Emerald Ash Borer

Contact

 

emeraldashborer-1.png

What is the emerald ash borer?

The emerald ash borer is a non-native, invasive insect that was first identified in Ontario in 2002. Since then, the insect has spread eastward across Ontario - killing millions of different types of ash trees. It was first found in south Whitby in 2011 and in Brooklin in 2014.

The early infestation of emerald ash borer is difficult to detect. The pest can be active for three to four years before any signs or symptoms are noticeable. However, bark damage left by woodpeckers feeding on larvae is one way to indicate there is serious infestation of the emerald ash borer.

What is the Town's role?

The Town of Whitby is responsible for treating or removing and replacing ash trees located on Town roads, parks, open spaces, woodlots and other municipally owned properties.

Treating ash trees

emeraldashborer-2.png

Ash trees affected by the emerald ash borer can be treated with the pesticide TreeAzin. Significant, healthy and structurally sound trees with less than 30 per cent canopy loss are the best candidates for treatment. Ash trees must be treated once every two years for about 15 years or until the threat of an emerald ash borer infestation has passed.

The life expectancy is generally longer for park trees than street trees because of location and soil differences. Therefore, the Town's efforts to save ash trees focus on trees located in parks. About 250 ash trees in various parks are being treated. 

Parks where ash trees are being treated are Heydenshore Park, Lion's Promenade, Windsor Bay Park, Lupin Park, Waterfront Trail from the Whitby Marina to Gordon Street, Iroquois Park Arena, D'Hillier Park, Brooklin Optimist Park, Selkirk Park, Whitby Kinsmen Park, Carson Park and Spencer Community Centre.

Untreated ash trees will become infested with emerald ash borer and will die within one to two years after symptoms are present.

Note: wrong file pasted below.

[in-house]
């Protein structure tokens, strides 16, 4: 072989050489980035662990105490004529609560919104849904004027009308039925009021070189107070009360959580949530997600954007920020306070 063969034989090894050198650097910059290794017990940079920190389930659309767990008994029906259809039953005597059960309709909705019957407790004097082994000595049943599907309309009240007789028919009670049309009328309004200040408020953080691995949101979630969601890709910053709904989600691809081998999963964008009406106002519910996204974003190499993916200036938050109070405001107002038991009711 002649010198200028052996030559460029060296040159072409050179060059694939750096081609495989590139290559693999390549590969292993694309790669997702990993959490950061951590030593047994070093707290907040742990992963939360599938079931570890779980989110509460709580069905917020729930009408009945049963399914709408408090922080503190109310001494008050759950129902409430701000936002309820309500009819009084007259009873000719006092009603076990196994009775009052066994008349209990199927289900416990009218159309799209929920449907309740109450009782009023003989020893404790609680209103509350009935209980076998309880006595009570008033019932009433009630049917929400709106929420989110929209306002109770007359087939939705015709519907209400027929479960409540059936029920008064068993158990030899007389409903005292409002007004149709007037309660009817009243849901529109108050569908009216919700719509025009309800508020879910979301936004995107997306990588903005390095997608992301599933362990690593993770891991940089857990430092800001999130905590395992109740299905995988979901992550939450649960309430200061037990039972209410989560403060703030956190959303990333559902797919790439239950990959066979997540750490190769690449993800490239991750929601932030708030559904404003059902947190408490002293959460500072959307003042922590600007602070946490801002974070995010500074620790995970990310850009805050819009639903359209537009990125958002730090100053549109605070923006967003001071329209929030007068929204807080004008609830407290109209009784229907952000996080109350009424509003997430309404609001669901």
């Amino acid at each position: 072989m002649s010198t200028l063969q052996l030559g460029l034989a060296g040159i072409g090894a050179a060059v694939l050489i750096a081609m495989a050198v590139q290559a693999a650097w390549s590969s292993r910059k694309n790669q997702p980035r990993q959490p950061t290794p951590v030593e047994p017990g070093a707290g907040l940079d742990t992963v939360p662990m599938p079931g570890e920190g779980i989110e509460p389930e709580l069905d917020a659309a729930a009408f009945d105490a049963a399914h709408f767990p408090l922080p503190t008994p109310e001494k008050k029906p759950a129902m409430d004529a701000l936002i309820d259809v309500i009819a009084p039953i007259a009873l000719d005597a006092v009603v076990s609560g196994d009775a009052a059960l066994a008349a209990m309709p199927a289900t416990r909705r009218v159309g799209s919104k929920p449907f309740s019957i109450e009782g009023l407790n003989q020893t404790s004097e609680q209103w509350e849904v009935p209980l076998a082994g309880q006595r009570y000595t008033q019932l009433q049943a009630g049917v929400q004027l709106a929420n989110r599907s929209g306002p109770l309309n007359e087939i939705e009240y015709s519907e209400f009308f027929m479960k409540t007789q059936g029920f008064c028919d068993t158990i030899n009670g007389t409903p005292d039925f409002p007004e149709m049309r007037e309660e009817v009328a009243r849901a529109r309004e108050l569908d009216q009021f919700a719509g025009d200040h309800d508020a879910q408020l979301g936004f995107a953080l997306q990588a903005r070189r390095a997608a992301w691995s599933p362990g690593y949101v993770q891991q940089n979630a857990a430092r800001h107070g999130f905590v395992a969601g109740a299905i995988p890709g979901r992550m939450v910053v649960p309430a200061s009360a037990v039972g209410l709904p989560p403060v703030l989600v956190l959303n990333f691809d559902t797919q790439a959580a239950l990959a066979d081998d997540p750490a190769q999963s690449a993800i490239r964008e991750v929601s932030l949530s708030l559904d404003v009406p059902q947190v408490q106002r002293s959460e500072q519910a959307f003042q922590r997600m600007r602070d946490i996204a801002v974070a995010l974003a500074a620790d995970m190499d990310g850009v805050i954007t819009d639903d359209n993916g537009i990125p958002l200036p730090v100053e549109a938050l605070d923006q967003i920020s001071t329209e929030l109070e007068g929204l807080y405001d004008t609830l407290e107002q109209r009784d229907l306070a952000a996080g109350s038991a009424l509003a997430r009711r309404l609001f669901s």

Removing and Replacing ash trees

emeraldashborer-3.png

In 2013, about 7,700 ash trees were identified in the Town parks, open spaces and along roads.

The Town is continuing its emerald ash borer action plan and has scheduled the removal of 1,000 ash trees located in parks and woodlots for 2017.

The Town of Whitby has selected about 50 types of trees to be planted on residential boulevards where ash trees have been removed. Large, growing trees will be planted in areas that have space. Small, growing trees will be planted where space is limited, such as near street lights and between driveways. Various types of trees will be planted along all streets to ensure a diversity of species.

It is anticipated that all ash street trees removed in 2016 will be replaced in 2017.  The Town's removal of tree stumps and the planting of new trees will begin in May and will continue until November. The Town provides residents with two to three weeks' notice when any tree stumps are to be removed and any new trees are to be planted. The notice will provide detailed information on stump removal, tree planting, and tree care.

At that time, a white flag is placed on the boulevard to show the planting location. The type of tree to be planted is noted on the flag.

Residents may request a different type of tree in consultation with the Town's forestry representative. Any requests must be received shortly after a notice is received as tree species cannot be changed once the Town has placed its order with a nursery.

emeraldashborer-4.png

For a list of streets where ash trees will be replaced, please see the attached 2017 Stump Removal and Tree Replacement Schedule.

What's the role of property owners?

Property owners are responsible for maintaining, treating and removing ash trees (and any other trees) located on their property.

Resources